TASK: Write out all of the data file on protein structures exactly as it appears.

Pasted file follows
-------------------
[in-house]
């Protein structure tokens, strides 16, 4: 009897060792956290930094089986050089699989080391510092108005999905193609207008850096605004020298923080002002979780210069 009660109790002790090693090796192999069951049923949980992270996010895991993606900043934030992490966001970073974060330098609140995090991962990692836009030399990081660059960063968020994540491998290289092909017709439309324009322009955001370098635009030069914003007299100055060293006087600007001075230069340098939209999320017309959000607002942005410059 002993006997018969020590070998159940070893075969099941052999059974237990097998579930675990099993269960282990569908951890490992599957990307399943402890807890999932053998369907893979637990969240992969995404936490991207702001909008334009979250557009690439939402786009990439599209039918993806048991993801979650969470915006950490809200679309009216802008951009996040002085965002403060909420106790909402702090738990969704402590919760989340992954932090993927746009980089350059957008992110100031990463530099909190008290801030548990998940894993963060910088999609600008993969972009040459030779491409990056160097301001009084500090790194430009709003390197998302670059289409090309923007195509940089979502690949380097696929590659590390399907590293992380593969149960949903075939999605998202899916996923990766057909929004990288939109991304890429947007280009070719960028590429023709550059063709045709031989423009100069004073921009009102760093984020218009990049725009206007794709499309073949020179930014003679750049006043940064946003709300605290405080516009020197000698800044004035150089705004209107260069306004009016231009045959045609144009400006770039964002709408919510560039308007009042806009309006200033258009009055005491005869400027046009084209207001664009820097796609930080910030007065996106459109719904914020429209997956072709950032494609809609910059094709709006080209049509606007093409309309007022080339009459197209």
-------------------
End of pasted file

[in-house]
């Protein structure tokens, strides 16, 4: 009897060792956290930094089986050089699989080391510092108005999905193609207008850096605004020298923080002002979780210069 009660109790002790090693090796192999069951049923949980992270996010895991993606900043934030992490966001970073974060330098609140995090991962990692836009030399990081660059960063968020994540491998290289092909017709439309324009322009955001370098635009030069914003007299100055060293006087600007001075230069340098939209999320017309959000607002942005410059 002993006997018969020590070998159940070893075969099941052999059974237990097998579930675990099993269960282990569908951890490992599957990307399943402890807890999932053998369907893979637990969240992969995404936490991207702001909008334009979250557009690439939402786009990439599209039918993806048991993801979650969470915006950490809200679309009216802008951009996040002085965002403060909420106790909402702090738990969704402590919760989340992954932090993927746009980089350059957008992110100031990463530099909190008290801030548990998940894993963060910088999609600008993969972009040459030779491409990056160097301001009084500090790194430009709003390197998302670059289409090309923007195509940089979502690949380097696929590659590390399907590293992380593969149960949903075939999605998202899916996923990766057909929004990288939109991304890429947007280009070719960028590429023709550059063709045709031989423009100069004073921009009102760093984020218009990049725009206007794709499309073949020179930014003679750049006043940064946003709300605290405080516009020197000698800044004035150089705004209107260069306004009016231009045959045609144009400006770039964002709408919510560039308007009042806009309006200033258009009055005491005869400027046009084209207001664009820097796609930080910030007065996106459109719904914020429209997956072709950032494609809609910059094709709006080209049509606007093409309309007022080339009459197209």